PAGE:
Tag Archives: sea

Chinese takeover of Gwadar port

President Zardari announces Chinese takeover of Gwadar port

By:

ISLAMABAD: China took control of Pakistan’s Gwadar port on Monday as part of its drive to secure energy and maritime routes that also gives it a potential Arabian Sea naval base, sparking Indian concern. ….

Read more » DAWN

Link – http://dawn.com/2013/02/18/president-zardari-announces-chinese-takeover-of-gwadar-port/

Washington Post : Why I support Baluchistan – By Dana Rohrabacher

Why I support Baluchistan

By Dana Rohrabacher, a Republican, represents California’s 46th District in the U.S. House.

Excerpt;

…. Well, to paraphrase Shakespeare, methinks Islamabad doth protest too much. In fact, Pakistani elites are upset not about lies but the truth.

Baluchistan is Pakistan’s largest province in area and lies in the south, near Iran and Afghanistan. It is replete with natural resources and treated like a colonial possession. Its natural gas, gold, uranium and copper are exploited for the benefit of the ruling elite in Islamabad; meanwhile, the Baluch people remain desperately poor. The province includes the port of Gwadar, on the Arabian Sea, which China has been developing and may turn into a naval base. The Baluch have been dispossessed of land and fishing as a result, while construction jobs and land grants have gone to Pakistanis from other provinces.

First carved up in 1871 by Persia and Britain, the area has a distinct identity that dates to ancient times. In 1947, the ruler of the nominally sovereign and largely autonomous Baluch state of Kalat, which was established in the 17th century, declared independence as the British empire gave way to the nations of India and Pakistan. The Pakistani army marched into Kalat and ended this brief national independence. A popular uprising against this takeover was crushed in 1950. Subsequent revolts in 1958, 1973 and 2005 — the last of which is ongoing — and the Pakistani army’s use of terror tactics against Baluch civilians, indicate continued popular discontent against rule by Islamabad.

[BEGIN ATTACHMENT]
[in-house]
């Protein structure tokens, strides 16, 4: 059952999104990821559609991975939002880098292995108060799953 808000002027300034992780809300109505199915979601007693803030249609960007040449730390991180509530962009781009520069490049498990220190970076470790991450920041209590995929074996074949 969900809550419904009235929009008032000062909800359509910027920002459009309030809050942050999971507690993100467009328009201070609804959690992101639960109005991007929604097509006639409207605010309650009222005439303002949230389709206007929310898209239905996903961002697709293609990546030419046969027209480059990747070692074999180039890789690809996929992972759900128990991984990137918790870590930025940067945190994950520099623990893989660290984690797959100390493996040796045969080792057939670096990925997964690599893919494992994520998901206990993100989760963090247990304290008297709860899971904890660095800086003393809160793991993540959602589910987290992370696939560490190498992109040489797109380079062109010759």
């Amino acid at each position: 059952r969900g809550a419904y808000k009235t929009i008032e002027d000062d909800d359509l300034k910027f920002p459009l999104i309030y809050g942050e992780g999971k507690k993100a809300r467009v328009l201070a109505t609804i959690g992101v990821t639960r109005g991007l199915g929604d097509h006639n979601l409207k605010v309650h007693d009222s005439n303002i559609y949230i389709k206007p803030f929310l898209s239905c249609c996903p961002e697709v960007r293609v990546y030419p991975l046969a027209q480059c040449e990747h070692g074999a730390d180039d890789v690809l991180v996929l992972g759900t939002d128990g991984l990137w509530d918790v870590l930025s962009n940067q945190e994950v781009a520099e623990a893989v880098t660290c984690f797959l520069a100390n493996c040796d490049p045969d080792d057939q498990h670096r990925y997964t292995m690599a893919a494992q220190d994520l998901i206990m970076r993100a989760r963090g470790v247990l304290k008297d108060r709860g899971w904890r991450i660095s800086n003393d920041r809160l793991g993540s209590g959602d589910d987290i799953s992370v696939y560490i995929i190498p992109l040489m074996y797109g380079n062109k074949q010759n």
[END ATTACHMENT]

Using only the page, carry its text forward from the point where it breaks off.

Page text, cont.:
With this resolution, I do not seek to single out Pakistan. I have long championed the principle of self-determination. For example, every Pakistani ambassador to the United States for the past 20 years is well aware of my support for the Kashmiri people. Indeed, at the Feb. 8 House subcommittee hearing on Baluchistan, I compared Baluchistan to Kashmir. In 1995, I introduced a resolution that stated in part: “a cycle of violence exists in Kashmir as a result of the Indian Government’s refusal to permit the people of Kashmir to exercise their right to self-determination.”

This is consistent with my commitment to support freedom and people’s right to control their own destiny in accordance with their cultural values and sense of identity. There are many good people in Pakistan who understand that the abuse of human rights by security forces in Baluchistan is a stain on the honor of their country. Such heavy-handed oppression is also counterproductive. It drives people away.

We should not remain a silent partner to a Pakistani government that engages in monstrous crimes against its people and has been an accomplice to terrorist attacks on Americans, including those of Sept. 11, 2001. The real irritant to U.S.-Pakistan relations is not my resolution but the policies of the Islamabad government and military. Consider the plight of Shakeel Afridi, the Pakistani physician who helped lead our Navy SEALs to Osama bin Laden. He has been arrested and threatened with a charge of treason. An inquiry commission deemed him a “national criminal” because he helped the United States put an end to the terrorist who plotted the deaths of thousands of Americans.

Islamabad has not only sheltered al-Qaeda but also provided a base of operations for the Taliban, who continue to kill Americans. With one hand officials thumb their noses at us and with the other hand they grab billions in our foreign aid. It is time Washington stopped aiding Pakistan and developed a closer friendship with India and, perhaps, Baluchistan.

I make no apology for submitting a resolution championing the oppressed people of Baluchistan in their dealings with a Pakistani government that has betrayed our trust.

Courtesy: The Washington Post

www.washingtonpost.com/opinions/why-i-support-baluchistan/2012/04/06/gIQAQ17Z0S_story.html

India Vietnam Sea oil exploration deal

Time to teach those around South China Sea a lesson

By Long Tao

No South China Sea issue existed before the 1970s. The problems only occured after North and South Vietnam were reunified in 1976 and China’s Nansha and Xisha Islands then became the new country’s target.